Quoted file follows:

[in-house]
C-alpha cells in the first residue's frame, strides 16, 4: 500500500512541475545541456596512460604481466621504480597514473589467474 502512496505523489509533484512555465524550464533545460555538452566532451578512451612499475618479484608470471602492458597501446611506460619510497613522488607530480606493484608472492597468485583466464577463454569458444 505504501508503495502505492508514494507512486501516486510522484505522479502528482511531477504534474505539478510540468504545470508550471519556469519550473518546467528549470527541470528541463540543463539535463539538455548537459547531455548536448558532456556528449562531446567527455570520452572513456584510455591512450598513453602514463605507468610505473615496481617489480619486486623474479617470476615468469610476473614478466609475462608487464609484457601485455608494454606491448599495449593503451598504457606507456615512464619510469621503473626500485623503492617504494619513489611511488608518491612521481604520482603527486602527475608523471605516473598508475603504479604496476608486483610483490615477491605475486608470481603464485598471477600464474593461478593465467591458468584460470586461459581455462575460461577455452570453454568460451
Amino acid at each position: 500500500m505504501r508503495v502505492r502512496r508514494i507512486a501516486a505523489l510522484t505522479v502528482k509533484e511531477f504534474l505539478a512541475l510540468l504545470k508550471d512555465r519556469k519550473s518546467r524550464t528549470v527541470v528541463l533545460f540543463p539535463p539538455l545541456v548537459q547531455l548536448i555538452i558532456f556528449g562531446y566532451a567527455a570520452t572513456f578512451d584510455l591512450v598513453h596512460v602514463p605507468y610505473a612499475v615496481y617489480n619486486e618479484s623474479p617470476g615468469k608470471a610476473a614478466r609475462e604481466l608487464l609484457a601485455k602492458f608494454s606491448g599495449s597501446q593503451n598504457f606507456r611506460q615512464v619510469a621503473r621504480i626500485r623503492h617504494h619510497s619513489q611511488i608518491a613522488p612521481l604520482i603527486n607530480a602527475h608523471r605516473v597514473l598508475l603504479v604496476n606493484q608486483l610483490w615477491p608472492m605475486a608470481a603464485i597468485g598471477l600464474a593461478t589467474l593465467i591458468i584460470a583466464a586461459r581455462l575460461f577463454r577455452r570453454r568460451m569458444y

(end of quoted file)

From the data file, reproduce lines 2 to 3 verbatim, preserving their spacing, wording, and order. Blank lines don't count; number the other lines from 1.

C-alpha cells in the first residue's frame, strides 16, 4: 500500500512541475545541456596512460604481466621504480597514473589467474 502512496505523489509533484512555465524550464533545460555538452566532451578512451612499475618479484608470471602492458597501446611506460619510497613522488607530480606493484608472492597468485583466464577463454569458444 505504501508503495502505492508514494507512486501516486510522484505522479502528482511531477504534474505539478510540468504545470508550471519556469519550473518546467528549470527541470528541463540543463539535463539538455548537459547531455548536448558532456556528449562531446567527455570520452572513456584510455591512450598513453602514463605507468610505473615496481617489480619486486623474479617470476615468469610476473614478466609475462608487464609484457601485455608494454606491448599495449593503451598504457606507456615512464619510469621503473626500485623503492617504494619513489611511488608518491612521481604520482603527486602527475608523471605516473598508475603504479604496476608486483610483490615477491605475486608470481603464485598471477600464474593461478593465467591458468584460470586461459581455462575460461577455452570453454568460451
Amino acid at each position: 500500500m505504501r508503495v502505492r502512496r508514494i507512486a501516486a505523489l510522484t505522479v502528482k509533484e511531477f504534474l505539478a512541475l510540468l504545470k508550471d512555465r519556469k519550473s518546467r524550464t528549470v527541470v528541463l533545460f540543463p539535463p539538455l545541456v548537459q547531455l548536448i555538452i558532456f556528449g562531446y566532451a567527455a570520452t572513456f578512451d584510455l591512450v598513453h596512460v602514463p605507468y610505473a612499475v615496481y617489480n619486486e618479484s623474479p617470476g615468469k608470471a610476473a614478466r609475462e604481466l608487464l609484457a601485455k602492458f608494454s606491448g599495449s597501446q593503451n598504457f606507456r611506460q615512464v619510469a621503473r621504480i626500485r623503492h617504494h619510497s619513489q611511488i608518491a613522488p612521481l604520482i603527486n607530480a602527475h608523471r605516473v597514473l598508475l603504479v604496476n606493484q608486483l610483490w615477491p608472492m605475486a608470481a603464485i597468485g598471477l600464474a593461478t589467474l593465467i591458468i584460470a583466464a586461459r581455462l575460461f577463454r577455452r570453454r568460451m569458444y